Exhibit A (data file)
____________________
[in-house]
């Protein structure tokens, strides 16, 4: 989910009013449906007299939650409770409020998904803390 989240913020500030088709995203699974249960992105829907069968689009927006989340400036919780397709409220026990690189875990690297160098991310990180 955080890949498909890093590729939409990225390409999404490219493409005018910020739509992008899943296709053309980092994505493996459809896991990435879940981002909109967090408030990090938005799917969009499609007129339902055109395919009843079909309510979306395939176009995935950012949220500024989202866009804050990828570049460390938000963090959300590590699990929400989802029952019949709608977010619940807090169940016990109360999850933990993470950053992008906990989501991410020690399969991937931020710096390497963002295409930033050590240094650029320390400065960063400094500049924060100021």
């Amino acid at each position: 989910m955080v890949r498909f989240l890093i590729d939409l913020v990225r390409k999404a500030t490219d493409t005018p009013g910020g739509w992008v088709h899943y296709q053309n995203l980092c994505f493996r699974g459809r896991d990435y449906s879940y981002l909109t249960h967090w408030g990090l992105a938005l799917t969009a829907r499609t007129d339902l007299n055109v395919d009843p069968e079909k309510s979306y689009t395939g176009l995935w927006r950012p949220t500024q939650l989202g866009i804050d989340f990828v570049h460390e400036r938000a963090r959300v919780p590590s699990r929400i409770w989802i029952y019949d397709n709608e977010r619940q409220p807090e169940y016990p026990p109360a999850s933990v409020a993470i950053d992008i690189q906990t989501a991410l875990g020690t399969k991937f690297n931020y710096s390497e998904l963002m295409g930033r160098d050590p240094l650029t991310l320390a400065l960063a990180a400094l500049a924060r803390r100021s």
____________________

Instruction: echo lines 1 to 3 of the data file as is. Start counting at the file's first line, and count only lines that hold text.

[in-house]
């Protein structure tokens, strides 16, 4: 989910009013449906007299939650409770409020998904803390 989240913020500030088709995203699974249960992105829907069968689009927006989340400036919780397709409220026990690189875990690297160098991310990180 955080890949498909890093590729939409990225390409999404490219493409005018910020739509992008899943296709053309980092994505493996459809896991990435879940981002909109967090408030990090938005799917969009499609007129339902055109395919009843079909309510979306395939176009995935950012949220500024989202866009804050990828570049460390938000963090959300590590699990929400989802029952019949709608977010619940807090169940016990109360999850933990993470950053992008906990989501991410020690399969991937931020710096390497963002295409930033050590240094650029320390400065960063400094500049924060100021």
């Amino acid at each position: 989910m955080v890949r498909f989240l890093i590729d939409l913020v990225r390409k999404a500030t490219d493409t005018p009013g910020g739509w992008v088709h899943y296709q053309n995203l980092c994505f493996r699974g459809r896991d990435y449906s879940y981002l909109t249960h967090w408030g990090l992105a938005l799917t969009a829907r499609t007129d339902l007299n055109v395919d009843p069968e079909k309510s979306y689009t395939g176009l995935w927006r950012p949220t500024q939650l989202g866009i804050d989340f990828v570049h460390e400036r938000a963090r959300v919780p590590s699990r929400i409770w989802i029952y019949d397709n709608e977010r619940q409220p807090e169940y016990p026990p109360a999850s933990v409020a993470i950053d992008i690189q906990t989501a991410l875990g020690t399969k991937f690297n931020y710096s390497e998904l963002m295409g930033r160098d050590p240094l650029t991310l320390a400065l960063a990180a400094l500049a924060r803390r100021s």